You've been injured on the job, and after possibly months of trying to get compensation for your injury and lost time, you've finally done it. But now what do you do? Obviously, healing should be at the top of your list, but as you do that, what should you do about your job and your benefits? If you aren't limited to going on permanent disability, take a look at your job, the conditions that led to your being injured, and your doctor's advice about your abilities to decide where to go once you can start to resume a regular life.
Obviously, if conditions at your last job were awful and have not been remedied, you shouldn't go back there lest you get hurt again. But if the issues that led to your injury have been addressed, going back to work could be a good move. Not only would you be back in a routine, but the very fact that you're playing a vital role in the company could help improve your emotional health as well. Your financial compensation will likely improve as worker's compensation tends not to be as high as your regular salary. In many cases, you may still receive some worker's comp even after going back to work if you need continuing therapy or medications.
Your Doctor's Advice
Keep in mind that going back to work or not relies heavily on your doctor's OK. Even if your job conditions would be fantastic, if you are not yet recovered enough according to your doctor, you need to continue to heal instead of going back to work. This should sound like an obvious reaction, but if you have been off work for a while and are getting impatient to go back, be patient a little longer.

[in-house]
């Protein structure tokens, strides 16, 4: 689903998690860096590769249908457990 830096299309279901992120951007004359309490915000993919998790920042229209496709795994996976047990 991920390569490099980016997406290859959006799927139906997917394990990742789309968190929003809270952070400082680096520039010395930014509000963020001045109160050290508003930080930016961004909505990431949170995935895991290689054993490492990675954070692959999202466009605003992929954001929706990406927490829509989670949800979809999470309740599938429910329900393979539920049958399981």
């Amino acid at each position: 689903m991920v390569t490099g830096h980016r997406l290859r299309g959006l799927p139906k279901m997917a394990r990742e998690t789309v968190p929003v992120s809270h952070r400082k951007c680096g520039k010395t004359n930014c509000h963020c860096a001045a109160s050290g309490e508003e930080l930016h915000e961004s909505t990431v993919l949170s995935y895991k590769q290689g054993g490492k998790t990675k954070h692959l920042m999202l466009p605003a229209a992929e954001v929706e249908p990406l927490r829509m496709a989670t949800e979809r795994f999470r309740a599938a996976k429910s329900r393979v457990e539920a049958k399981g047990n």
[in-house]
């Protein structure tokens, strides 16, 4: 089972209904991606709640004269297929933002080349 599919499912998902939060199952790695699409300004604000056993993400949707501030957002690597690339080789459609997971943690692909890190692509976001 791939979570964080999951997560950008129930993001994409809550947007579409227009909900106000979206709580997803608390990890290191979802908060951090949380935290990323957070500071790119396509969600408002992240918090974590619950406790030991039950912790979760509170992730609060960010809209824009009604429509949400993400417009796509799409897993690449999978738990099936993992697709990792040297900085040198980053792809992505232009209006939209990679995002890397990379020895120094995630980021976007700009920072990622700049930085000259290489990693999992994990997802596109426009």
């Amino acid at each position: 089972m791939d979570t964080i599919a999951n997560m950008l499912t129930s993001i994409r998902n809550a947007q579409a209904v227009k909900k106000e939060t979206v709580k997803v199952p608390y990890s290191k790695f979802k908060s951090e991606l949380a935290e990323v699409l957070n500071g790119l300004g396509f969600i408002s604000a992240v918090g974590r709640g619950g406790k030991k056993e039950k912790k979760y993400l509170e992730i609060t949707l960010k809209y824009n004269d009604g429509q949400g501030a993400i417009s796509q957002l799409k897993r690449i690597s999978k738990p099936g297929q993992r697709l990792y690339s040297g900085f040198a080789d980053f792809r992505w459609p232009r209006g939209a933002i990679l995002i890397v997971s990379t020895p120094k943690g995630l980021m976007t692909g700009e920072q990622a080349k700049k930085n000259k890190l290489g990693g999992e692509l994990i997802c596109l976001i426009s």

It is possible that you might be able to go back sooner if you limit duties. If you think that's possible, talk to your doctor about what you might be able to do and see if your boss can arrange for those limited activities.
Whatever you do, you need to alert your doctor and your state's worker's compensation department immediately. If the department finds out you've been working and claiming the same benefit level as you were when you weren't working, then you could have to pay fines or you could lose all of your benefits. It is better to be up front and risk having benefits cut partially than it is to hide the work you do and later lose everything.
It is also a good idea to keep talking to worker's compensation lawyer. He or she can advise you about the consequences of your decisions and help you figure out the best way to keep your benefits while gradually moving back into the workforce.